Home  >  Health Encyclopedia  >  Health Encyclopedia Home

Health Encyclopedia

 

Health Encyclopedia Home



Understanding the Types of Skin Cancer

Understanding the Types of Skin Cancer

Skin cancer is cancer that begins in the cells of the skin. The cancer usually results from sun damage to the skin. There are three main types of skin cancer. They are listed from most common to most to least common:

  • Basal cell carcinoma. This cancer begins in basal cells in the deepest part of the epidermis, which is the top layer of the skin. It is the most common type of skin cancer. This cancer does not often cause death. It grows slowly and rarely spreads to other parts of the body. It is usually found on parts of the body that are exposed to the sun, such as the face, scalp, nose, legs, and upper back. A basal cell carcinoma tumor is usually raised from the skin and looks pearly.

cell carcinoma
Basal cell carcinomas form in places exposed to the sun and look raised and pearly.

  • Squamous cell carcinoma. This begins in squamous cells. It is the second most common type of skin cancer. It can be cured in most cases. Sometimes it can spread to other parts of the body. Like basal cell carcinoma, it is usually found on skin that is exposed to the sun. However, it can also be found in places that have not been exposed to the sun. People who have had a lot of skin damage over a longer period of time have a higher chance of getting squamous cell carcinoma.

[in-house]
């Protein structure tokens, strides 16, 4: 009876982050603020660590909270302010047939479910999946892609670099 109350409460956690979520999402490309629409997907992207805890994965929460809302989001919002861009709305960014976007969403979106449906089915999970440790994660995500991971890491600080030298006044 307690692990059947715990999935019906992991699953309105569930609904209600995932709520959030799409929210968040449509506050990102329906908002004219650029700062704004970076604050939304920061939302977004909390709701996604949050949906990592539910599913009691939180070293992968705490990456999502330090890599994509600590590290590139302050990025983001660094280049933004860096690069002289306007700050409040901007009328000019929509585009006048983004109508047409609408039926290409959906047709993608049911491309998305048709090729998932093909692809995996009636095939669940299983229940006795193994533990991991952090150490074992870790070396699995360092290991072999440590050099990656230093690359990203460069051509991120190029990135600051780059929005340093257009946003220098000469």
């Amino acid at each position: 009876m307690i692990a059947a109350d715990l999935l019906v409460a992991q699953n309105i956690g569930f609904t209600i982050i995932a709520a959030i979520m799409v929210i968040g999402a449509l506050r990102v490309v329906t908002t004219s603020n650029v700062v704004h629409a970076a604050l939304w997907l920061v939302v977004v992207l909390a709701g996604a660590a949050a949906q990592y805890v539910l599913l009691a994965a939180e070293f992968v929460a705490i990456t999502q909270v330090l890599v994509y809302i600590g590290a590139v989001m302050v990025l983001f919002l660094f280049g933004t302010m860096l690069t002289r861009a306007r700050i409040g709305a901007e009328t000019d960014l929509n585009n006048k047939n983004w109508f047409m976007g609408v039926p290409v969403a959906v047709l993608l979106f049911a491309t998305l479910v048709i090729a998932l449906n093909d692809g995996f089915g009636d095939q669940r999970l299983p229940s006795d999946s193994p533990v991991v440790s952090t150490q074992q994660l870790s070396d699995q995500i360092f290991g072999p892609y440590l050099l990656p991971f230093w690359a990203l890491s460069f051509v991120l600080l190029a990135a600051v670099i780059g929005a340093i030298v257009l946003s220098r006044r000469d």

cell carcinoma
Squamous cell carcinomas may form in places exposed to the sun, or on other places.

  • Melanoma. This cancer begins in melanocytes of the skin. These are cells that give skin its color. This is the least common skin cancer, but the most deadly. Melanoma can also begin in your fingernails, eyes, mouth, rectum, or vagina. That’s because melanocytes are also located there.

Your doctor finds the type of skin cancer you have from taking a biopsy. The type you have determines your choices for treatment. Basal and squamous cell make up a large majority of skin cancer cases. They are considered slow growing and don’t tend to spread.

Anatomy of the skin
Click Image to Enlarge

 
Related Items
Wellness Library
  Medical Symptoms You Should Never Ignore
Cancer Source
  What To Do When You Find a Skin Abnormality
  How Can I Prevent or Detect Skin Cancer?
  Can I Get Checked for Nonmelanoma Skin Cancer?
  What Are the Symptoms of Nonmelanoma Skin Cancer?
  Understanding Your Stage of Nonmelanoma Skin Cancer
  What to Know About Surgery for Nonmelanoma Skin Cancer
  What to Know About Radiation Therapy for Nonmelanoma Skin Cancer
  What to Know About Chemotherapy for Nonmelanoma Skin Cancer
  Do What You Can to Ease Side Effects of Treatment for Nonmelanoma Skin Cancer
  Sunscreen and Skin Cancer
  I’ve Just Been Told I Have Nonmelanoma Skin Cancer
  What Is My Prognosis for Nonmelanoma Skin Cancer?
  Am I At Risk for nonMelanoma Skin Cancer?
  Tips for Feeling Your Best During and After Treatment for Nonmelanoma Skin Cancer
  FDA-Approved Drugs
Cancer FAQs
  Frequently Asked Questions About Nonmelanoma Skin Cancer
NCI Patient Summary
  Skin Cancer Prevention (PDQ®)
  Skin Cancer Treatment (PDQ®)
  Skin Cancer Screening (PDQ®)
Adult Diseases and Conditions
  Treatment for Skin Cancer
  Skin Cancer
  Basal Cell Carcinoma
  Causes of Skin Cancer
  Glossary - Skin Cancer
  Home Page - Skin Cancer
  Online Resources - Skin Cancer
  Other Causes and Risk Factors For Skin Cancer
  Preventing Skin Cancer
  Topic Index - Skin Cancer
  Facts About Skin Cancer
  Types of Skin Cancer
Pediatric Diseases and Conditions
  Skin Cancer in Children
  Treatment for Skin Cancer in Children